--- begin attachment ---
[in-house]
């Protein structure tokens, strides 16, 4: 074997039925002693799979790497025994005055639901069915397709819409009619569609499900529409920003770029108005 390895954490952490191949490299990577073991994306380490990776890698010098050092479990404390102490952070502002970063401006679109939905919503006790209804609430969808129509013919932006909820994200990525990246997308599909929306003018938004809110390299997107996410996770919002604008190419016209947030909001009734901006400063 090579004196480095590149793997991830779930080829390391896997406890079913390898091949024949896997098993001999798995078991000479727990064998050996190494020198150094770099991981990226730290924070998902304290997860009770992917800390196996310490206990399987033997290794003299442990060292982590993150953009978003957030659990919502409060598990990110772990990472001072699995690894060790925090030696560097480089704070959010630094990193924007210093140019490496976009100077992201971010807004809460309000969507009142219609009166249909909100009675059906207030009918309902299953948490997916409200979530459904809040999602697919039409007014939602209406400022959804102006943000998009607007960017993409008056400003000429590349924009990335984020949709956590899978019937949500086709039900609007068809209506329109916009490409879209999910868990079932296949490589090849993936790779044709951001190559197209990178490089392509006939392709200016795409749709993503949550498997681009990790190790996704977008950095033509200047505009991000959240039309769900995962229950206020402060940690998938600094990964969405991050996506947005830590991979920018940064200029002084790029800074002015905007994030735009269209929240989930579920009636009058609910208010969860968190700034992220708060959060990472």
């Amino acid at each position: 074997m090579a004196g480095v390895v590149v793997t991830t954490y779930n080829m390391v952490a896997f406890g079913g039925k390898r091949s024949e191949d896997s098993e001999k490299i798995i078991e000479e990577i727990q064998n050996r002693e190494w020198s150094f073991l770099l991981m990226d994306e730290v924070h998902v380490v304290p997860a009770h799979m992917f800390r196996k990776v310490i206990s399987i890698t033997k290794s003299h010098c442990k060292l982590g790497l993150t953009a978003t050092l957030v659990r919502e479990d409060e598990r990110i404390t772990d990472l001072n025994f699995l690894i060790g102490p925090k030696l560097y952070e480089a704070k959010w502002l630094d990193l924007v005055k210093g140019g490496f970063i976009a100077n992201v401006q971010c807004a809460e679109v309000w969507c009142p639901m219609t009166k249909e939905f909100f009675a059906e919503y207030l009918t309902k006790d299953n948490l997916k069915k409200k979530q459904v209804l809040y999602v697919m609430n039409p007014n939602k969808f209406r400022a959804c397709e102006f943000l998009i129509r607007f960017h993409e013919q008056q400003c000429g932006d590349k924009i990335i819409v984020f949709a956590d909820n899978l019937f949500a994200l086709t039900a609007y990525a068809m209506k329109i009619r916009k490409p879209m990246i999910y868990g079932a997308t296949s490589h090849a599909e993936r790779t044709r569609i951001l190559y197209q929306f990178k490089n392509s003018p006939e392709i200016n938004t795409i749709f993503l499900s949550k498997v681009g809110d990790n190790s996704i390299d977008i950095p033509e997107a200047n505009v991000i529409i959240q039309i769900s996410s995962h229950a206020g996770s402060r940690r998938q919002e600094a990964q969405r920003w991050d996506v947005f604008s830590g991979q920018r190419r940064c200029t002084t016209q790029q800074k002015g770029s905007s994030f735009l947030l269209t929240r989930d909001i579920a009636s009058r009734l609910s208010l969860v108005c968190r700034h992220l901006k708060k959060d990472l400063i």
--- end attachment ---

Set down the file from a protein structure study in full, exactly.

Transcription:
[in-house]
């Protein structure tokens, strides 16, 4: 074997039925002693799979790497025994005055639901069915397709819409009619569609499900529409920003770029108005 390895954490952490191949490299990577073991994306380490990776890698010098050092479990404390102490952070502002970063401006679109939905919503006790209804609430969808129509013919932006909820994200990525990246997308599909929306003018938004809110390299997107996410996770919002604008190419016209947030909001009734901006400063 090579004196480095590149793997991830779930080829390391896997406890079913390898091949024949896997098993001999798995078991000479727990064998050996190494020198150094770099991981990226730290924070998902304290997860009770992917800390196996310490206990399987033997290794003299442990060292982590993150953009978003957030659990919502409060598990990110772990990472001072699995690894060790925090030696560097480089704070959010630094990193924007210093140019490496976009100077992201971010807004809460309000969507009142219609009166249909909100009675059906207030009918309902299953948490997916409200979530459904809040999602697919039409007014939602209406400022959804102006943000998009607007960017993409008056400003000429590349924009990335984020949709956590899978019937949500086709039900609007068809209506329109916009490409879209999910868990079932296949490589090849993936790779044709951001190559197209990178490089392509006939392709200016795409749709993503949550498997681009990790190790996704977008950095033509200047505009991000959240039309769900995962229950206020402060940690998938600094990964969405991050996506947005830590991979920018940064200029002084790029800074002015905007994030735009269209929240989930579920009636009058609910208010969860968190700034992220708060959060990472």
């Amino acid at each position: 074997m090579a004196g480095v390895v590149v793997t991830t954490y779930n080829m390391v952490a896997f406890g079913g039925k390898r091949s024949e191949d896997s098993e001999k490299i798995i078991e000479e990577i727990q064998n050996r002693e190494w020198s150094f073991l770099l991981m990226d994306e730290v924070h998902v380490v304290p997860a009770h799979m992917f800390r196996k990776v310490i206990s399987i890698t033997k290794s003299h010098c442990k060292l982590g790497l993150t953009a978003t050092l957030v659990r919502e479990d409060e598990r990110i404390t772990d990472l001072n025994f699995l690894i060790g102490p925090k030696l560097y952070e480089a704070k959010w502002l630094d990193l924007v005055k210093g140019g490496f970063i976009a100077n992201v401006q971010c807004a809460e679109v309000w969507c009142p639901m219609t009166k249909e939905f909100f009675a059906e919503y207030l009918t309902k006790d299953n948490l997916k069915k409200k979530q459904v209804l809040y999602v697919m609430n039409p007014n939602k969808f209406r400022a959804c397709e102006f943000l998009i129509r607007f960017h993409e013919q008056q400003c000429g932006d590349k924009i990335i819409v984020f949709a956590d909820n899978l019937f949500a994200l086709t039900a609007y990525a068809m209506k329109i009619r916009k490409p879209m990246i999910y868990g079932a997308t296949s490589h090849a599909e993936r790779t044709r569609i951001l190559y197209q929306f990178k490089n392509s003018p006939e392709i200016n938004t795409i749709f993503l499900s949550k498997v681009g809110d990790n190790s996704i390299d977008i950095p033509e997107a200047n505009v991000i529409i959240q039309i769900s996410s995962h229950a206020g996770s402060r940690r998938q919002e600094a990964q969405r920003w991050d996506v947005f604008s830590g991979q920018r190419r940064c200029t002084t016209q790029q800074k002015g770029s905007s994030f735009l947030l269209t929240r989930d909001i579920a009636s009058r009734l609910s208010l969860v108005c968190r700034h992220l901006k708060k959060d990472l400063i």